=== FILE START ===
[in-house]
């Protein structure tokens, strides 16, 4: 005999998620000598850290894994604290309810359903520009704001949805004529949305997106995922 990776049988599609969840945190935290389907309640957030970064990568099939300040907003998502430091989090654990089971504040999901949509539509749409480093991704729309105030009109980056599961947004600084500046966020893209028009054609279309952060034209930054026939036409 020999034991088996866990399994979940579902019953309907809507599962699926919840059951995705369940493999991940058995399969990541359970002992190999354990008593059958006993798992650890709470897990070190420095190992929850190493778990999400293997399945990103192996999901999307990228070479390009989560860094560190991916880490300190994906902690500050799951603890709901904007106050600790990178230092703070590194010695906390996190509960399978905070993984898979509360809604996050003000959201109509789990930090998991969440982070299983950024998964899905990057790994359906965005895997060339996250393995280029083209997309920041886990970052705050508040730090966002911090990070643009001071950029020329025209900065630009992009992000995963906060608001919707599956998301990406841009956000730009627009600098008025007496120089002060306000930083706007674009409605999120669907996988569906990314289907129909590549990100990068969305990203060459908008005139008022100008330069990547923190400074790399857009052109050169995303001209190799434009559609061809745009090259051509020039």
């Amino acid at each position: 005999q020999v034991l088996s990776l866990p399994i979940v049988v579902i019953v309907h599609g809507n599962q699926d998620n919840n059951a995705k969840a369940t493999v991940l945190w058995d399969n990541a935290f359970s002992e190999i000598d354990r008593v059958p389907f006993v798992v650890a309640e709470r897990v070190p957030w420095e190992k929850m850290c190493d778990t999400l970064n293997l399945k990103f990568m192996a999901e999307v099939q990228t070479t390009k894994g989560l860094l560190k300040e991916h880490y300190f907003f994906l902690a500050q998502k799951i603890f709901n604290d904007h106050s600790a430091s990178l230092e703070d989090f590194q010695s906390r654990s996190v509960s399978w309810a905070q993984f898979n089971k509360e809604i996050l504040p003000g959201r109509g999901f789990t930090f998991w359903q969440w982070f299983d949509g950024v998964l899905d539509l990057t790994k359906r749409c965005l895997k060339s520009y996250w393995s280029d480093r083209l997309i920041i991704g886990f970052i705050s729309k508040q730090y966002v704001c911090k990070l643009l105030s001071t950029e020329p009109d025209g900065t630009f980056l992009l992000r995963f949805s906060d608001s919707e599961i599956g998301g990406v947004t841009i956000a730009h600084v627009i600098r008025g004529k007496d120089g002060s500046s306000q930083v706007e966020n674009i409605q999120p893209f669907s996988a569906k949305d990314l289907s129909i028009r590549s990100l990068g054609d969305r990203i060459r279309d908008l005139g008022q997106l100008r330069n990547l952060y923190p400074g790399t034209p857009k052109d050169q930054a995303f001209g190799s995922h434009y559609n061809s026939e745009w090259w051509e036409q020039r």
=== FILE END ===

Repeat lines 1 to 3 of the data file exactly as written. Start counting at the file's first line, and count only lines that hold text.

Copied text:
[in-house]
């Protein structure tokens, strides 16, 4: 005999998620000598850290894994604290309810359903520009704001949805004529949305997106995922 990776049988599609969840945190935290389907309640957030970064990568099939300040907003998502430091989090654990089971504040999901949509539509749409480093991704729309105030009109980056599961947004600084500046966020893209028009054609279309952060034209930054026939036409 020999034991088996866990399994979940579902019953309907809507599962699926919840059951995705369940493999991940058995399969990541359970002992190999354990008593059958006993798992650890709470897990070190420095190992929850190493778990999400293997399945990103192996999901999307990228070479390009989560860094560190991916880490300190994906902690500050799951603890709901904007106050600790990178230092703070590194010695906390996190509960399978905070993984898979509360809604996050003000959201109509789990930090998991969440982070299983950024998964899905990057790994359906965005895997060339996250393995280029083209997309920041886990970052705050508040730090966002911090990070643009001071950029020329025209900065630009992009992000995963906060608001919707599956998301990406841009956000730009627009600098008025007496120089002060306000930083706007674009409605999120669907996988569906990314289907129909590549990100990068969305990203060459908008005139008022100008330069990547923190400074790399857009052109050169995303001209190799434009559609061809745009090259051509020039």
């Amino acid at each position: 005999q020999v034991l088996s990776l866990p399994i979940v049988v579902i019953v309907h599609g809507n599962q699926d998620n919840n059951a995705k969840a369940t493999v991940l945190w058995d399969n990541a935290f359970s002992e190999i000598d354990r008593v059958p389907f006993v798992v650890a309640e709470r897990v070190p957030w420095e190992k929850m850290c190493d778990t999400l970064n293997l399945k990103f990568m192996a999901e999307v099939q990228t070479t390009k894994g989560l860094l560190k300040e991916h880490y300190f907003f994906l902690a500050q998502k799951i603890f709901n604290d904007h106050s600790a430091s990178l230092e703070d989090f590194q010695s906390r654990s996190v509960s399978w309810a905070q993984f898979n089971k509360e809604i996050l504040p003000g959201r109509g999901f789990t930090f998991w359903q969440w982070f299983d949509g950024v998964l899905d539509l990057t790994k359906r749409c965005l895997k060339s520009y996250w393995s280029d480093r083209l997309i920041i991704g886990f970052i705050s729309k508040q730090y966002v704001c911090k990070l643009l105030s001071t950029e020329p009109d025209g900065t630009f980056l992009l992000r995963f949805s906060d608001s919707e599961i599956g998301g990406v947004t841009i956000a730009h600084v627009i600098r008025g004529k007496d120089g002060s500046s306000q930083v706007e966020n674009i409605q999120p893209f669907s996988a569906k949305d990314l289907s129909i028009r590549s990100l990068g054609d969305r990203i060459r279309d908008l005139g008022q997106l100008r330069n990547l952060y923190p400074g790399t034209p857009k052109d050169q930054a995303f001209g190799s995922h434009y559609n061809s026939e745009w090259w051509e036409q020039r």